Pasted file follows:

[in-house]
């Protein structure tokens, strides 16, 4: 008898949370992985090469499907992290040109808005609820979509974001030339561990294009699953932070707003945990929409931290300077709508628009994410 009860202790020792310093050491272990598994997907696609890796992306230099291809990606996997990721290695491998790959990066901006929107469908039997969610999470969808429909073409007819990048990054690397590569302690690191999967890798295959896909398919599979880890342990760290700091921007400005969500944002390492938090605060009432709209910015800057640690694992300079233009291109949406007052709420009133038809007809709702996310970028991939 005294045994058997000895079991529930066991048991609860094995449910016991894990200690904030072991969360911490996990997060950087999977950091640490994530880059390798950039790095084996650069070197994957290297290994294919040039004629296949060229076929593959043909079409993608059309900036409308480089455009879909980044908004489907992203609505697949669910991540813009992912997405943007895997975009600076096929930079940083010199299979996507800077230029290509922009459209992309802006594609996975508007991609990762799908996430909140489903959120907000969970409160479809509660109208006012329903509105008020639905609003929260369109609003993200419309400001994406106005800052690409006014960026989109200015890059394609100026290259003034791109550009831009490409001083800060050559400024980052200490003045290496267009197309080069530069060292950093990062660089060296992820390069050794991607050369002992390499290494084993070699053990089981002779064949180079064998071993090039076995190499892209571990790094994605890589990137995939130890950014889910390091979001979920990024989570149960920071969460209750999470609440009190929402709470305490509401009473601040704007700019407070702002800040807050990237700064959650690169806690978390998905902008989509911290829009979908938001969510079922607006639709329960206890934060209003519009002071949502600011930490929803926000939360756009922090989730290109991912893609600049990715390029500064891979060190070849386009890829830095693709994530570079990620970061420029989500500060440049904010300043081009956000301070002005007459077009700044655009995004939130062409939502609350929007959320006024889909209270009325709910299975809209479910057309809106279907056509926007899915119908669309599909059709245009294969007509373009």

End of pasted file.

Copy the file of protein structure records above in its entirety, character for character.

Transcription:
[in-house]
């Protein structure tokens, strides 16, 4: 008898949370992985090469499907992290040109808005609820979509974001030339561990294009699953932070707003945990929409931290300077709508628009994410 009860202790020792310093050491272990598994997907696609890796992306230099291809990606996997990721290695491998790959990066901006929107469908039997969610999470969808429909073409007819990048990054690397590569302690690191999967890798295959896909398919599979880890342990760290700091921007400005969500944002390492938090605060009432709209910015800057640690694992300079233009291109949406007052709420009133038809007809709702996310970028991939 005294045994058997000895079991529930066991048991609860094995449910016991894990200690904030072991969360911490996990997060950087999977950091640490994530880059390798950039790095084996650069070197994957290297290994294919040039004629296949060229076929593959043909079409993608059309900036409308480089455009879909980044908004489907992203609505697949669910991540813009992912997405943007895997975009600076096929930079940083010199299979996507800077230029290509922009459209992309802006594609996975508007991609990762799908996430909140489903959120907000969970409160479809509660109208006012329903509105008020639905609003929260369109609003993200419309400001994406106005800052690409006014960026989109200015890059394609100026290259003034791109550009831009490409001083800060050559400024980052200490003045290496267009197309080069530069060292950093990062660089060296992820390069050794991607050369002992390499290494084993070699053990089981002779064949180079064998071993090039076995190499892209571990790094994605890589990137995939130890950014889910390091979001979920990024989570149960920071969460209750999470609440009190929402709470305490509401009473601040704007700019407070702002800040807050990237700064959650690169806690978390998905902008989509911290829009979908938001969510079922607006639709329960206890934060209003519009002071949502600011930490929803926000939360756009922090989730290109991912893609600049990715390029500064891979060190070849386009890829830095693709994530570079990620970061420029989500500060440049904010300043081009956000301070002005007459077009700044655009995004939130062409939502609350929007959320006024889909209270009325709910299975809209479910057309809106279907056509926007899915119908669309599909059709245009294969007509373009």